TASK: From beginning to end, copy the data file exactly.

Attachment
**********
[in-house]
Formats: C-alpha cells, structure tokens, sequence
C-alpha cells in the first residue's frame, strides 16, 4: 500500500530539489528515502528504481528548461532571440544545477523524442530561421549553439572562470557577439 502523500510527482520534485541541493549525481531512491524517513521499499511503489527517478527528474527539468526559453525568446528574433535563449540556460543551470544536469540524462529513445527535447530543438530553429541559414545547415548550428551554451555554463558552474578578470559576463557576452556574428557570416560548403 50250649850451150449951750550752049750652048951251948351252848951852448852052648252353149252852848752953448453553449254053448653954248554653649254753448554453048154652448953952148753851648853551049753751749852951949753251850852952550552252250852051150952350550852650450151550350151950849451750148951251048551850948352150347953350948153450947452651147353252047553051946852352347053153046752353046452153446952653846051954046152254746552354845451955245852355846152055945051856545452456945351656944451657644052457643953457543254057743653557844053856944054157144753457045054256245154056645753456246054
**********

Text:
[in-house]
Formats: C-alpha cells, structure tokens, sequence
C-alpha cells in the first residue's frame, strides 16, 4: 500500500530539489528515502528504481528548461532571440544545477523524442530561421549553439572562470557577439 502523500510527482520534485541541493549525481531512491524517513521499499511503489527517478527528474527539468526559453525568446528574433535563449540556460543551470544536469540524462529513445527535447530543438530553429541559414545547415548550428551554451555554463558552474578578470559576463557576452556574428557570416560548403 50250649850451150449951750550752049750652048951251948351252848951852448852052648252353149252852848752953448453553449254053448653954248554653649254753448554453048154652448953952148753851648853551049753751749852951949753251850852952550552252250852051150952350550852650450151550350151950849451750148951251048551850948352150347953350948153450947452651147353252047553051946852352347053153046752353046452153446952653846051954046152254746552354845451955245852355846152055945051856545452456945351656944451657644052457643953457543254057743653557844053856944054157144753457045054256245154056645753456246054